America is not a "condom nation." American teenagers, for instance, have about the same rate of sexual activity as their European contemporaries. But they have a higher rate of sexually transmitted diseases, and of unplanned pregnancies, and of abortions. They aren't using condoms the way they ought. But _Condom Nation: The U.S. Government's Sex Education Campaign from World War I to the Internet_ (Johns Hopkins University Press) is the title Alexandra M. Lord has given her book (can it be that she was not only being ironic, but was punning on "condemnation"?). Condoms work, and so do IUDs or the pill or other measures if all you want to do is prevent pregnancies. That's a good thing, but the bad thing is that they keep people who enjoy sex from bearing what other people think they ought to have as consequences from enjoying sex. Americans have a split on the issue: using a condom is a responsible action, but having the sex that makes using a condom a responsible action, well, that's irresponsible and immoral. Lord, a former historian for the Public Health Service, has documented this ambivalent stance throughout her fascinating book, which surprises throughout in showing just how little sex education changed through the twentieth century, even though we profited from an increase in scientific knowledge and from improved contraceptive and prophylactic technologies.
When science began to understand the role germs played in illness, the Marine Health Service (formed by the federal government to help ill seamen) performed such non-nautical efforts as investigating dairies for typhoid. The organization became the Public Health Service in 1912. There wasn't anything controversial about the PHS fighting typhoid, tuberculosis, or malaria: they weren't connected to sex. After World War One, with growing confidence that there was effective treatment for syphilis and gonorrhea, the PHS constructed its health education against disease, not against pregnancy; babies were held to be the welcome effect of sex, which ought to happen in marriage anyway. By 1937, the PHS broke the taboo on mentioning condoms, referring to them in a short sentence in a pamphlet on syphilis and gonorrhea that explained that condoms protect both the man and the woman. The government was not interested in preventing pregnancies, and no contraceptive use of condoms was mentioned. In the years around World War Two, when soldiers were being briefed on the necessity of condoms, kids in school were not. Conservative teaching was just what was expected when C. Everett Koop was appointed by President Reagan in 1981 to be surgeon general. Progressives were worried that the born-again Koop was only there to appease evangelicals and to reverse the legality of abortions. Koop knew little about Washington, and assumed he would be able to advocate sex education any way he thought best. For the first five years of his tenure, however, he was forbidden to talk publically about the newly-understood AIDS epidemic. When unleashed, he spoke like a doctor but not the way the fundamentalists wanted him to. His 36-page report on AIDS was widely disseminated in 1986, and not only did it explain that the disease was a public menace (not just to "any one segment of society"), and that those who merely shook hands, kissed, used public restrooms, or masturbated were safe from it, it also depicted condoms and stressed their usefulness. Koop thought he was building a bridge between religion and science, but he alienated many Christian fundamentalists, who named him the "Condom King." Such fundamentalists were much more comfortable with abstinence-only programs which were pushed especially during the second Bush presidency. (The biggest news during the Clinton years, besides the education many people got about what oral sex was, was when his appointed surgeon general Joycelyn Elders publically announced that masturbation was part of human sexuality and might be a subject of classroom discussion, a harmless and correct stance that got her fired.) The medical and moral forces on the abstinence question continually talk past each other: yes, if you abstain you can never get pregnant or catch a disease from sex; but yes, people are not by nature abstinent and need other tools. Not only was abstinence stressed, there was condom-bashing that was unscientific and untrue. It isn't surprising that teens who took abstinence-before-marriage pledges broke them almost 90% of the time, but they were far less likely (perhaps because they had been told how wicked or unreliable condoms were) to use condoms. It isn't surprising that many states were refusing to accept federal dollars for abstinence nonsense.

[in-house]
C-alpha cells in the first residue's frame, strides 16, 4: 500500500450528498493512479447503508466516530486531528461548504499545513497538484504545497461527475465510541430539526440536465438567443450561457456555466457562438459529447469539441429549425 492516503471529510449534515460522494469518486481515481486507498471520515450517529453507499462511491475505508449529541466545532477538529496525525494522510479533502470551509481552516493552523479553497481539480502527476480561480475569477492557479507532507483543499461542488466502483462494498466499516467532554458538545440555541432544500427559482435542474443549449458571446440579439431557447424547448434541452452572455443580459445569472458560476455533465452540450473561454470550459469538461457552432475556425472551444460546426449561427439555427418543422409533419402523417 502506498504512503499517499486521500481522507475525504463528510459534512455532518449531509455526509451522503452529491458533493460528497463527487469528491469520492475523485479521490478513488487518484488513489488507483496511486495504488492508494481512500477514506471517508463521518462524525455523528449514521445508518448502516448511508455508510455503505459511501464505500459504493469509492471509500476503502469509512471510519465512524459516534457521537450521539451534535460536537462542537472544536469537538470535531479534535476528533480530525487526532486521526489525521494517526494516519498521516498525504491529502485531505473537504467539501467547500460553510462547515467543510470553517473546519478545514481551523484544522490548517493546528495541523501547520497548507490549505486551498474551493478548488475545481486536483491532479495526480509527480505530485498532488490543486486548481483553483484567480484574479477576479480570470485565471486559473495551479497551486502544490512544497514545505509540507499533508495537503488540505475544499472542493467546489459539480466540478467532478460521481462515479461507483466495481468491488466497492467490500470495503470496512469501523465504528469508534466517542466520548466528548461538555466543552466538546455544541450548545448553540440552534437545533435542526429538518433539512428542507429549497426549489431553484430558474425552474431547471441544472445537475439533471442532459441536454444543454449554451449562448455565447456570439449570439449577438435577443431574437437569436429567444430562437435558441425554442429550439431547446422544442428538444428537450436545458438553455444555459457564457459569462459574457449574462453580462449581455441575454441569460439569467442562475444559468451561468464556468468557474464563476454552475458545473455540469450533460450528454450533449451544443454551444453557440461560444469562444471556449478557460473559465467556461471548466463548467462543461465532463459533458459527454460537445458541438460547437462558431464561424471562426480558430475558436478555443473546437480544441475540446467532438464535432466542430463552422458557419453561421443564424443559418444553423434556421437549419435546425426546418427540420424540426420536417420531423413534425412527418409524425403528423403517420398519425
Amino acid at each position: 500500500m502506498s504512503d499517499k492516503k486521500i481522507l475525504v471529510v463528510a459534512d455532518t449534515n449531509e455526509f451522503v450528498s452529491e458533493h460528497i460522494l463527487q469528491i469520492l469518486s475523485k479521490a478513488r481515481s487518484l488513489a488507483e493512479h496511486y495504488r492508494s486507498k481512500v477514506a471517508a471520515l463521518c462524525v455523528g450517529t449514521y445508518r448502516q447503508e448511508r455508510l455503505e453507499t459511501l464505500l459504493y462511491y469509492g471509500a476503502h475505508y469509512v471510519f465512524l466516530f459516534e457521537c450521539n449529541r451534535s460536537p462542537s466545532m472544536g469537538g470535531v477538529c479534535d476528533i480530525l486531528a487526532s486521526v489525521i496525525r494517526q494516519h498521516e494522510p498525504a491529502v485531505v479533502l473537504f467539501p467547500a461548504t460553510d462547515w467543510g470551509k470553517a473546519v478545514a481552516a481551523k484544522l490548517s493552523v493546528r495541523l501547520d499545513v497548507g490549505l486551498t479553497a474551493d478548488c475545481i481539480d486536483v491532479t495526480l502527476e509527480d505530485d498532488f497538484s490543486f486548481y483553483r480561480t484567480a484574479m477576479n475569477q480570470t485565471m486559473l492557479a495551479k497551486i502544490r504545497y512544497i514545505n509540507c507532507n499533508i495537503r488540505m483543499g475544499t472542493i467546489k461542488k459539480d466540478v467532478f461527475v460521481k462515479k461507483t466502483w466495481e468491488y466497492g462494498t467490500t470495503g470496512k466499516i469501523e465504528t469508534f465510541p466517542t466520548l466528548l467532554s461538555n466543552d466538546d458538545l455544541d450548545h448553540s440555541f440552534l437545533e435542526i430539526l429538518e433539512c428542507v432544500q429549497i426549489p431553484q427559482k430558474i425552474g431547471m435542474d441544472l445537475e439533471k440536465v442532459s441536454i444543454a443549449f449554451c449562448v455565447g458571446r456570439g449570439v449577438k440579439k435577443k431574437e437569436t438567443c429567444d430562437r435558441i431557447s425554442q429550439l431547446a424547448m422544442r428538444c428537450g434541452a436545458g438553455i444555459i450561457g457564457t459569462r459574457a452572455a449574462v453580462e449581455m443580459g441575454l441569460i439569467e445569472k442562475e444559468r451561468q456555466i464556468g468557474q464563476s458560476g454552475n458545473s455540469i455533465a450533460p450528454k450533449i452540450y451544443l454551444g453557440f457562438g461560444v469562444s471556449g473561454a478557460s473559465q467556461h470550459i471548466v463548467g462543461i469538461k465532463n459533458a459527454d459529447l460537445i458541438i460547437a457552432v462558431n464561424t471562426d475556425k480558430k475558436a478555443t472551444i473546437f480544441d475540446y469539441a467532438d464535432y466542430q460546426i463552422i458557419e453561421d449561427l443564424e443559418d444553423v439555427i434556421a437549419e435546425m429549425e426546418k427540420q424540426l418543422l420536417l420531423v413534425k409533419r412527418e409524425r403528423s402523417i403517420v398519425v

Lord's book provides an entertaining and useful historic overview that shows, mostly, that we have not gotten far from where the PHS started. In 1918, parents and teachers were in favor of government-sponsored sex education; today, they still are. The question has always been what to teach, and it has always been colored by our worry about sex, and that young people indulge in it, and even that some of them might masturbate. If the best we can come up with after all this time is abstinence, it is hard to be optimistic that the PHS will be able to get useful scientific advice out to the public as long as conservative religious forces are holding it back.